Deleting without sync is fine, but there's always the possibility that the server crashed between ack and delete.

           

          On journal recovery you'll need to delete messages that are completely acked but not deleted or you'll have messages hanging around in the journal forever.

          • 2. Re: Two low hanging fruit improvements on persistence
            Clebert Suconic Master
            On journal recovery you'll need to delete messages that are completely acked but not deleted or you'll have messages hanging around in the journal forever.

             

            Yes, but we would need to that anyway.

             

            When you sync at delete on post-ack you are actually increasing the chances of losing deletes.

             

            Say, you ACKed 10K messages. The postACK will start working on performing those deletes.. Since it's syncing... the system will need about 40 seconds to complete each delete (considering a disk capable of 250 physical writes / second). If you crash before the completion you will lose all the deletes that are waiting a stop on the executor that is called after the completion on the TimedBuffer / AIO.

             

             

            So, you can either chose to lose by sync not performed in time, or the delete not being executed due to the system capacity.

             

             

            It's already done on my workspace BTW. I'm just writing tests for it, then I will commit it.

            • 3. Re: Two low hanging fruit improvements on persistence
              Tim Fox Master

              Clebert Suconic wrote:

               

              On journal recovery you'll need to delete messages that are completely acked but not deleted or you'll have messages hanging around in the journal forever.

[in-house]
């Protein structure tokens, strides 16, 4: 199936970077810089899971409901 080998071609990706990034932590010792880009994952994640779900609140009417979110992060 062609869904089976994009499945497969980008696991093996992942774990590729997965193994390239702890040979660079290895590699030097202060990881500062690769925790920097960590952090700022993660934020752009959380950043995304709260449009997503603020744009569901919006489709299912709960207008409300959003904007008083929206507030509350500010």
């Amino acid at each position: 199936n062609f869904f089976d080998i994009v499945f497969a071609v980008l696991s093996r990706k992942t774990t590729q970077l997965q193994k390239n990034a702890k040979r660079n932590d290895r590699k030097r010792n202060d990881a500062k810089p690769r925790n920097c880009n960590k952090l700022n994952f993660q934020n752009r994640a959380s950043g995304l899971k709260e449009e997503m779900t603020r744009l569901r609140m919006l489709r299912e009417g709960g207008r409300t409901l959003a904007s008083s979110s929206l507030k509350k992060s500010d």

Yes, but we would need to that anyway.

               

              Sure, I was just detailing what would need to be done to ensure the task is completed properly.

              • 4. Re: Two low hanging fruit improvements on persistence
                Clebert Suconic Master

                Ah, ok...

                 

                BTW: I did a few performance tests with sync=false. I had a single producer / consumer with commit batch = 1000 messages per TX.  Having sync=false increased the throughput in about 10%.

                 

                I'm about to commit it and close the task.

                 

                 

                Also,

                 

                 

                I still want to change the use of DuplicateID on Paging as I said earlier.

                 

                I would:

                - have depage "talking" with DuplicateCache directly,

                - Whenever the file is already deleted, I would delete the cached duplicateID

                - I will also have only one duplicateID per depaged transaction

                 

                 

                with this I would optimize the use of compacting of depage. Increasing throughput after depaging.